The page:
Corn Tortillas for TACO TUESDAY!!!

Hey erryboddy! It’s TACO TUESDAY and that means we survived another Monday. It’s true; even during shutdown, when one day melds into another, I still don’t like Mondays. Thus, watching the back end of Monday toddle off into the sunset means we celebrate! With the noble taco and by default, the corn tortilla.

What is this delicious wrapper, this pliable disc of corny goodness that delivers tacoliciousness unto my plate? The tortilla, which literally means “little cake”, is an ancient food. Excavations have found that corn tortillas were already being made at least as far back as 3000 BCE, and may have been eaten thousands of years earlier. Once agriculture developed and the first villages formed, it didn’t take humans long to start working on corn tortillas and, by extension, tacos.

Corn was central to the Mesoamerican experience. Modern corn is a descendant of the plant teosinte, which can still be found in Mexico. Human interaction changed the crops from a plant with broad leaves but narrow tassels, that look more like modern wheat, into the large-cob, large kernel plants we know and love. If all of this seems rushed, it’s because I’m trying to cram about 7,000 years of agricultural history into a few short paragraphs. I recommend The Story of Corn by Betty Fussell for an in-depth and fascinating look at one of history’s most important crops.

Our Mesoamerican forbears figured out, in the corn-development process, that processing tough kernels in water treated with ground (slaked) lime–the rock, not the fruit–softened the tough outer hull of the corn and made it more edible. As an added bonus, this process, called nixtamalization, unlocks the niacin in the corn and helped those clever Aztecs to avoid the deficiency disease pellagra. Don’t Google images if you’re eating. Masa harina, the flour in tortillas, is ground from nixtamalized corn, and is noticeably finer and softer than standard corn meal. Which makes sense. They’ve had thousands and thousands of years to get it down.

Making tortillas is easy. Not open-a-bag-and-have-them-fall-in-your-lap easy, but still. Not hard. I’m not even going to do a special .pdf for the recipe; it’s that simple.

  • 2 cups masa harina
  • 1.5 cups water
  • 1 teaspoon salt (optional)

This will make about 15-16 tortillas; if you want to dial it back a little just reduce the amount of ingredients but keep the ratio intact. 1.5 cups of masa to 1.25 cups water will give you about 12 tortillas. And so on. And you don’t even have to add salt. I just like it.

The first thing you need to do, natch, is mix your dough. Just combine all two or three of the things and stir together. Check the consistency of the tortilla dough; it should be nice and soft, kind of pinchable, but not sticky. Kind of like a sugar cookie.

Cover with plastic wrap or a towel and let the dough rest for about 15 minutes. Divide the dough into roughly golf-ball-sized balls, and keep the dough you’re not tortillafying under the plastic so it doesn’t dry out while you work. Crumbly tortilla dough WILL NOT WORK.

If you have a tortilla press, lay a piece of plastic wrap (or a sandwich baggie, split) over the plates of your press, to prevent the tortilla from sticking to the press itself. If you don’t have a tortilla press you can flatten it down with your hands and then roll it with a pin until it’s nice and thin. When I lived in San Antonio I got to watch abuelas pat out tortillas with their hands–no rolling pin, no press. And they were perfect. I don’t have those skills, nor do I have an abuela. Luckily for me, I have a tortilla press.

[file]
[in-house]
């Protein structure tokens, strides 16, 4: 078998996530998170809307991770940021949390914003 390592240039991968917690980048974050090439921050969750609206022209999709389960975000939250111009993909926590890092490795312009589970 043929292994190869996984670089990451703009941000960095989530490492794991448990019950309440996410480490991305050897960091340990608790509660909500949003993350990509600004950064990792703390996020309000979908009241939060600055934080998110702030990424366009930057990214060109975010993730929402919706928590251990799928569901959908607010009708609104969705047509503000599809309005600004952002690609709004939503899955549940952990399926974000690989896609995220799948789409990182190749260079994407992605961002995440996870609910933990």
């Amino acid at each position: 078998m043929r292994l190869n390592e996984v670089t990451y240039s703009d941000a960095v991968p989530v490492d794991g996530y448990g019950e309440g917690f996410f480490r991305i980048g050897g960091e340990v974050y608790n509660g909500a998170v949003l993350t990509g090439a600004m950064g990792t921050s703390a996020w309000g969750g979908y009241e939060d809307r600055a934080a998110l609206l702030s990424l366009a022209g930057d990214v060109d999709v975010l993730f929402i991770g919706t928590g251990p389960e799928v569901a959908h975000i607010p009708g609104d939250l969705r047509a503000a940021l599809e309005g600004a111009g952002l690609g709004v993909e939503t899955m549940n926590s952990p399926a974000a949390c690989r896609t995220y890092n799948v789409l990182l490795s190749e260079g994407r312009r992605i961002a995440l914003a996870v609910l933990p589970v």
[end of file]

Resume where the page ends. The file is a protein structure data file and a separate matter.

Look at him go!

Take that beautiful, flat tortilla and put it down in the pan you’ve got ready, warming up over a medium heat, without oil. What, no cooking oil?

No, that will crisp your tortilla, and you’re not looking to fry your shells at all here. If you were making tostadas you’d be on point, but you want these to remain soft and pliable. Anyway. Into the pan!

Super-traditional chefs (I’m looking at you, Rick Bayless) will tell you to have a second pan cooking at a hotter temperature so when you go to flip this beautiful tortilla, it will create a bit of a puff, which is a nice idea. If you don’t have the energy or resources to run a second burner or pan, just flip in the very same pan.

Though I do claim sole access to the George-please-flip-that-tortilla method. Stack your finished tortillas, cover them with a lint-free kitchen towel, and let them steam together while you cook your entire batch. This will help keep them soft for dinner.

And of course, the moment of truth comes through in the eating. What’s the biggest dilemma about tacos? That they fall apart? Crack down the middle? That they’re delicious but can be a total pain? That they’re hardly a hand-held food when they always split?

Well get a load of this.

Look at that. A little crisped around the edges. Totally bendy. Successfully holding my fillings in place, and sorry/not sorry, cilantro haters. Did I mention that it tasted better, and more fresh, than anything I’ve gotten in the stores for the last…all of my life? But wait, wait, check it out. This is just at the beginning of my dinner. What about a few bites in, what then? Can these tortillas withstand the combined force of teeth and hot food and wet food soaking into it?

Yep.

Also, the filling is a chorizo-flavored seitan (or “fauxrizo”, as I like to call it), so it’s still meaty and delicious AND vegetarian. Vegan, if you don’t put cheese in your tacos, but I will *always* put cheese in my tacos unless circumstances do not permit.